I am a multi-disciplined designer passionate about improving content and user experience through design and strategy. I live just outside of Austin Texas, and have been working as an Interaction Designer and Content Strategist. I was formally trained in architectural design at the University of Texas school of Architecture where I graduated with a BA in 2003.
The skills of architecture have proven invaluable to me as I have transitioned to the digital world of human interface design. If you think about it, Architecture is really one of the first forms of human interface design. It is a highly user focused discipline that combines design, proportion, form, and function. Le Corbusier, who’s architectural designs were focused on functionalism within the modernist movement once said, “A house is a machine for living in.” Architecture and Interface design are similar in that a good designer is able to understand the tools for building, be adept at visual hierarchy and order, and most importantly have a defined strategy for the design based on the end users and their goals.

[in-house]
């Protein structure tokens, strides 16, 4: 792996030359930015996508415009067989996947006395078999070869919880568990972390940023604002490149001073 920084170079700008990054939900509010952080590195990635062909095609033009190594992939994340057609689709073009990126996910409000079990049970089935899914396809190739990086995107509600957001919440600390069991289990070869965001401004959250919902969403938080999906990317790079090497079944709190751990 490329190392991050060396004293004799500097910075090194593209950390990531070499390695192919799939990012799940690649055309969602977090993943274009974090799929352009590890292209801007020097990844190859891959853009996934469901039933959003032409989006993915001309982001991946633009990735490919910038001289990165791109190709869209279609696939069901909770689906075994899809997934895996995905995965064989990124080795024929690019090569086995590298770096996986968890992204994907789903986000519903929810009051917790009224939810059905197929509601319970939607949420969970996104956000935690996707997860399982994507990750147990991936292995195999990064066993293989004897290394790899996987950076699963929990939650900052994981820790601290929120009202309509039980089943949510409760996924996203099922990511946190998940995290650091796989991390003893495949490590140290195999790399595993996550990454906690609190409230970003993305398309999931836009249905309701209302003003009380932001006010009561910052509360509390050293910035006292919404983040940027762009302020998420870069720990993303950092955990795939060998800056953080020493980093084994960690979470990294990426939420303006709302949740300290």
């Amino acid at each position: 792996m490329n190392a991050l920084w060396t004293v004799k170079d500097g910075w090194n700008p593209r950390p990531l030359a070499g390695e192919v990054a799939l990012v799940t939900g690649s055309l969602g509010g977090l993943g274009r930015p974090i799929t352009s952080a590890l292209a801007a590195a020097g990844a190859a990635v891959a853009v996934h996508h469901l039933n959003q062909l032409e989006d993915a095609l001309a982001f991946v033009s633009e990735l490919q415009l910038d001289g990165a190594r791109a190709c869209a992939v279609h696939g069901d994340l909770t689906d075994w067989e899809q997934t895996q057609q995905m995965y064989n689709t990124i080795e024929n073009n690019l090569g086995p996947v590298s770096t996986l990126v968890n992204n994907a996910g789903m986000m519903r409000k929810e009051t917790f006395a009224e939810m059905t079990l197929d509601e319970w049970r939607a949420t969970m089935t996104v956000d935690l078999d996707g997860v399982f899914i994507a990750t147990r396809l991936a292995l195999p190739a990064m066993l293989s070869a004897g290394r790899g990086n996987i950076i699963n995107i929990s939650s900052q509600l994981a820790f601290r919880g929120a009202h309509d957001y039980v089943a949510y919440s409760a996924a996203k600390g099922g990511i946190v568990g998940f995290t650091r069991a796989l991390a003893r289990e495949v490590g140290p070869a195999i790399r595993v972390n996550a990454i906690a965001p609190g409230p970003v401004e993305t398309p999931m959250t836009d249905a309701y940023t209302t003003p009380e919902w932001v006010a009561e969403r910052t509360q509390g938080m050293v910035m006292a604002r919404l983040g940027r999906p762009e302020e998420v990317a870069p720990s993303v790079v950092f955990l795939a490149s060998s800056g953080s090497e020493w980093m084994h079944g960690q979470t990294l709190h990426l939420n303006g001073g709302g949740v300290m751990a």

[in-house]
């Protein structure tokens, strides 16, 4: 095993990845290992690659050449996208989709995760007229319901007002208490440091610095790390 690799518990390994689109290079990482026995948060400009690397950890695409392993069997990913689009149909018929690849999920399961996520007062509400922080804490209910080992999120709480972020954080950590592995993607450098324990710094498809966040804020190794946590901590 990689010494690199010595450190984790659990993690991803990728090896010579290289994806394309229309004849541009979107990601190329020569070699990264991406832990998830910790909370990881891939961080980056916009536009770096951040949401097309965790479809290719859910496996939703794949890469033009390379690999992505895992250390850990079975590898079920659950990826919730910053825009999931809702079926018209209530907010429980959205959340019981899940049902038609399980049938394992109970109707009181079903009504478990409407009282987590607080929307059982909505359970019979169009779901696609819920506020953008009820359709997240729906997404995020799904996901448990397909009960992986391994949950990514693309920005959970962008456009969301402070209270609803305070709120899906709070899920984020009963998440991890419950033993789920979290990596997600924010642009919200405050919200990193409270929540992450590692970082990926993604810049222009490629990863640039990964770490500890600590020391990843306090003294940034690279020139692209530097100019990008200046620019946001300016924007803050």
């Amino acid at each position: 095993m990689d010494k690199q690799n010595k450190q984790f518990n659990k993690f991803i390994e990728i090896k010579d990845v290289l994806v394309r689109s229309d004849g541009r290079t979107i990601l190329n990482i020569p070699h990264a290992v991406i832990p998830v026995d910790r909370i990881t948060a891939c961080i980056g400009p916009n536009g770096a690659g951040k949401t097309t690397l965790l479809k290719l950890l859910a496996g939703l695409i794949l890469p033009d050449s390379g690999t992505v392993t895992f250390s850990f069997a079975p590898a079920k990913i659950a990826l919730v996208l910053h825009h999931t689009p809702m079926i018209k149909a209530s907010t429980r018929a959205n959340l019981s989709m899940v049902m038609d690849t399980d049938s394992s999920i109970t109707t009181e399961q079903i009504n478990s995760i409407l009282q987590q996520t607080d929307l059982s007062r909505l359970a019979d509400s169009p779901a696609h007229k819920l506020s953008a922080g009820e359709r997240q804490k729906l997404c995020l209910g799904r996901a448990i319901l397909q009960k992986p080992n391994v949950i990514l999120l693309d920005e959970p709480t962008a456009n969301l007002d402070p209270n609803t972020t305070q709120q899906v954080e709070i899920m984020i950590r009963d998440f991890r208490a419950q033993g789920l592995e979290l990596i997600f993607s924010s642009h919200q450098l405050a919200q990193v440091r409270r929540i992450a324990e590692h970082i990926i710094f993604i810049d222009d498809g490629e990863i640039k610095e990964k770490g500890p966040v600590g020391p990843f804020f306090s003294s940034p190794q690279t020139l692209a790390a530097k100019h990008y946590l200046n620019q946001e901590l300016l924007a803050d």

So often I see design processes get bloated and off track because the problem or the goals of the client are not fully understood before starting production. If we are not constantly asking “Why are we doing such and such thing or functionality” and if the answer is not aligned with the primary client and user goals (set from the beginning), we have to have the courage to simplify for the sake of clarity. We have to be steadfast and abounding in the work of clarity, or face the costly alternative of sliding away from our project goals and ultimately sliding away from contentment.